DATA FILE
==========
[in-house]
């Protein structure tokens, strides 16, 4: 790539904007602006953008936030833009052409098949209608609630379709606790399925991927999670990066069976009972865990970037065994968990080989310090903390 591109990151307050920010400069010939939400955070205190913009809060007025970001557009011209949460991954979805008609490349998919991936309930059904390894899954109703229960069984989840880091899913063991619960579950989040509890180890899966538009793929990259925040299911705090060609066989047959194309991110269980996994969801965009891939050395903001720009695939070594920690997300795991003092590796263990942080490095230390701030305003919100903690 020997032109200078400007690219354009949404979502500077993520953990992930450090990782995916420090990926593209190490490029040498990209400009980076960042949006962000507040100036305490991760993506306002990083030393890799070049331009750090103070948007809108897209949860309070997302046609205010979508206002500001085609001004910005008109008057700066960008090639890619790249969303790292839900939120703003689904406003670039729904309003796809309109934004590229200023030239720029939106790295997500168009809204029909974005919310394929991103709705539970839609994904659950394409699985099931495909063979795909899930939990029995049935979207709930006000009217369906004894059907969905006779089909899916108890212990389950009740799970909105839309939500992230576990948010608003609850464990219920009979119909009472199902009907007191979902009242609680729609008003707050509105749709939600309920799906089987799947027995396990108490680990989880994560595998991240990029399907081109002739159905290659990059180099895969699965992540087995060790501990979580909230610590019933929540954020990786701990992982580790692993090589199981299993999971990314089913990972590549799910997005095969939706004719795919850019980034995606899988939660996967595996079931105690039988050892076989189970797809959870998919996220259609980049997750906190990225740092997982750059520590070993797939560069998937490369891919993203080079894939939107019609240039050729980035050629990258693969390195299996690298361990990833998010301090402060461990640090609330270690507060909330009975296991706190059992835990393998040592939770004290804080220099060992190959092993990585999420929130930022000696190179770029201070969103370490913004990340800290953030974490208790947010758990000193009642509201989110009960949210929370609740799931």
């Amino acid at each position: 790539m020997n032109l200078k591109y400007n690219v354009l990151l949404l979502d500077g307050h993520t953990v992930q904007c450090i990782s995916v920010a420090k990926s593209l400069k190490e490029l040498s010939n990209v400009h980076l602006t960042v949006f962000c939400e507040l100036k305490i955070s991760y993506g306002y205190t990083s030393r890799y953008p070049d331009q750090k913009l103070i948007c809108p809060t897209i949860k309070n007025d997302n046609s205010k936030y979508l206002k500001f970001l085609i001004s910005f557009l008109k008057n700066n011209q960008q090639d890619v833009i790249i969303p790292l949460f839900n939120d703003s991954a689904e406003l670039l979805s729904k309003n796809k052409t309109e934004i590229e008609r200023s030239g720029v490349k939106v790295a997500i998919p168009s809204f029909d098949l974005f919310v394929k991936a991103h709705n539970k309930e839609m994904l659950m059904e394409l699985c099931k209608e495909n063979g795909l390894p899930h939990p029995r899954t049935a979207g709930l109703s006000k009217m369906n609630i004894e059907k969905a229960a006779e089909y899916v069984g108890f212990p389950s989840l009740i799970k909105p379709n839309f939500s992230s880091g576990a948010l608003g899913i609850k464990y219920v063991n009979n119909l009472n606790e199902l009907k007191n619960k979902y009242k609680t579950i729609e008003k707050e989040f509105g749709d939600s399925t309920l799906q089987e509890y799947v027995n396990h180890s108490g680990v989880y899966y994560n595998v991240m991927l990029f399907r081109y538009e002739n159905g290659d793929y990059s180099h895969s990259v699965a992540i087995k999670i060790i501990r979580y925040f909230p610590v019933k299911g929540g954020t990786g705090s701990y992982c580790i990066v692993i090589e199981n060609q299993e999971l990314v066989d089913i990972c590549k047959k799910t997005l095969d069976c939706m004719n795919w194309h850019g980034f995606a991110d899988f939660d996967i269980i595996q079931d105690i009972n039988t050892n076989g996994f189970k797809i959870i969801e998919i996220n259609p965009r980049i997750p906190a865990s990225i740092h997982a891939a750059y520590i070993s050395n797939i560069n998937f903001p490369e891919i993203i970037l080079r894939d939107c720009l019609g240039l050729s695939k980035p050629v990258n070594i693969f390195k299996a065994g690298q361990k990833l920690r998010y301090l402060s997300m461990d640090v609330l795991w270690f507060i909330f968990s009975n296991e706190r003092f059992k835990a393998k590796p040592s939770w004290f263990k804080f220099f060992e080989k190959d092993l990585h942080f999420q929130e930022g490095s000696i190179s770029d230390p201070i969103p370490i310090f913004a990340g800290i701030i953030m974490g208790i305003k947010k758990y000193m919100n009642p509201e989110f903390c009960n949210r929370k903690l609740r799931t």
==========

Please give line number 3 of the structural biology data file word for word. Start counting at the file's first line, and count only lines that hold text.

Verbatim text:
């Amino acid at each position: 790539m020997n032109l200078k591109y400007n690219v354009l990151l949404l979502d500077g307050h993520t953990v992930q904007c450090i990782s995916v920010a420090k990926s593209l400069k190490e490029l040498s010939n990209v400009h980076l602006t960042v949006f962000c939400e507040l100036k305490i955070s991760y993506g306002y205190t990083s030393r890799y953008p070049d331009q750090k913009l103070i948007c809108p809060t897209i949860k309070n007025d997302n046609s205010k936030y979508l206002k500001f970001l085609i001004s910005f557009l008109k008057n700066n011209q960008q090639d890619v833009i790249i969303p790292l949460f839900n939120d703003s991954a689904e406003l670039l979805s729904k309003n796809k052409t309109e934004i590229e008609r200023s030239g720029v490349k939106v790295a997500i998919p168009s809204f029909d098949l974005f919310v394929k991936a991103h709705n539970k309930e839609m994904l659950m059904e394409l699985c099931k209608e495909n063979g795909l390894p899930h939990p029995r899954t049935a979207g709930l109703s006000k009217m369906n609630i004894e059907k969905a229960a006779e089909y899916v069984g108890f212990p389950s989840l009740i799970k909105p379709n839309f939500s992230s880091g576990a948010l608003g899913i609850k464990y219920v063991n009979n119909l009472n606790e199902l009907k007191n619960k979902y009242k609680t579950i729609e008003k707050e989040f509105g749709d939600s399925t309920l799906q089987e509890y799947v027995n396990h180890s108490g680990v989880y899966y994560n595998v991240m991927l990029f399907r081109y538009e002739n159905g290659d793929y990059s180099h895969s990259v699965a992540i087995k999670i060790i501990r979580y925040f909230p610590v019933k299911g929540g954020t990786g705090s701990y992982c580790i990066v692993i090589e199981n060609q299993e999971l990314v066989d089913i990972c590549k047959k799910t997005l095969d069976c939706m004719n795919w194309h850019g980034f995606a991110d899988f939660d996967i269980i595996q079931d105690i009972n039988t050892n076989g996994f189970k797809i959870i969801e998919i996220n259609p965009r980049i997750p906190a865990s990225i740092h997982a891939a750059y520590i070993s050395n797939i560069n998937f903001p490369e891919i993203i970037l080079r894939d939107c720009l019609g240039l050729s695939k980035p050629v990258n070594i693969f390195k299996a065994g690298q361990k990833l920690r998010y301090l402060s997300m461990d640090v609330l795991w270690f507060i909330f968990s009975n296991e706190r003092f059992k835990a393998k590796p040592s939770w004290f263990k804080f220099f060992e080989k190959d092993l990585h942080f999420q929130e930022g490095s000696i190179s770029d230390p201070i969103p370490i310090f913004a990340g800290i701030i953030m974490g208790i305003k947010k758990y000193m919100n009642p509201e989110f903390c009960n949210r929370k903690l609740r799931t």